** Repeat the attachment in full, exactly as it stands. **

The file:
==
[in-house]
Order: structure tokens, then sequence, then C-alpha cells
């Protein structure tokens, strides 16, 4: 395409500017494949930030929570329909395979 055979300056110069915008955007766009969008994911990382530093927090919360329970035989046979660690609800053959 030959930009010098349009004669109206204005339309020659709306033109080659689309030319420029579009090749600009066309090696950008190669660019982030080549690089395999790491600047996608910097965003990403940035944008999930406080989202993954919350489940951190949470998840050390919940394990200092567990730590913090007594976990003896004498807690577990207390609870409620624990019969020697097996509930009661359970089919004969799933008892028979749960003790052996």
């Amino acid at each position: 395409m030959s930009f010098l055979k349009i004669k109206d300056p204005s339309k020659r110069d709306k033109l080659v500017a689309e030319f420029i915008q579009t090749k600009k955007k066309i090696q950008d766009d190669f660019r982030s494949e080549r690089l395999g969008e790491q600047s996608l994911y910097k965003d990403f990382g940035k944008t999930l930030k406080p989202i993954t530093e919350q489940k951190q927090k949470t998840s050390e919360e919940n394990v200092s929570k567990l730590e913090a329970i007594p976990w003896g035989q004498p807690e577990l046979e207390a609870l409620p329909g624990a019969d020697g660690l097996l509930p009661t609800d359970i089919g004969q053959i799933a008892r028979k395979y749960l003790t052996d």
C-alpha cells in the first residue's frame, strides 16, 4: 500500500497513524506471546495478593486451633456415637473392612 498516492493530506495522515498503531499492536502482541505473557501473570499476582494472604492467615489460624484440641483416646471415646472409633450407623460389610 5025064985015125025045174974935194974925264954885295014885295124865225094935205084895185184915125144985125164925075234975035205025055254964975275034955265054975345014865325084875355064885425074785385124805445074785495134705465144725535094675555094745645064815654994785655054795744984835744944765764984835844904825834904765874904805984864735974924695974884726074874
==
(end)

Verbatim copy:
[in-house]
Order: structure tokens, then sequence, then C-alpha cells
């Protein structure tokens, strides 16, 4: 395409500017494949930030929570329909395979 055979300056110069915008955007766009969008994911990382530093927090919360329970035989046979660690609800053959 030959930009010098349009004669109206204005339309020659709306033109080659689309030319420029579009090749600009066309090696950008190669660019982030080549690089395999790491600047996608910097965003990403940035944008999930406080989202993954919350489940951190949470998840050390919940394990200092567990730590913090007594976990003896004498807690577990207390609870409620624990019969020697097996509930009661359970089919004969799933008892028979749960003790052996």
């Amino acid at each position: 395409m030959s930009f010098l055979k349009i004669k109206d300056p204005s339309k020659r110069d709306k033109l080659v500017a689309e030319f420029i915008q579009t090749k600009k955007k066309i090696q950008d766009d190669f660019r982030s494949e080549r690089l395999g969008e790491q600047s996608l994911y910097k965003d990403f990382g940035k944008t999930l930030k406080p989202i993954t530093e919350q489940k951190q927090k949470t998840s050390e919360e919940n394990v200092s929570k567990l730590e913090a329970i007594p976990w003896g035989q004498p807690e577990l046979e207390a609870l409620p329909g624990a019969d020697g660690l097996l509930p009661t609800d359970i089919g004969q053959i799933a008892r028979k395979y749960l003790t052996d």
C-alpha cells in the first residue's frame, strides 16, 4: 500500500497513524506471546495478593486451633456415637473392612 498516492493530506495522515498503531499492536502482541505473557501473570499476582494472604492467615489460624484440641483416646471415646472409633450407623460389610 5025064985015125025045174974935194974925264954885295014885295124865225094935205084895185184915125144985125164925075234975035205025055254964975275034955265054975345014865325084875355064885425074785385124805445074785495134705465144725535094675555094745645064815654994785655054795744984835744944765764984835844904825834904765874904805984864735974924695974884726074874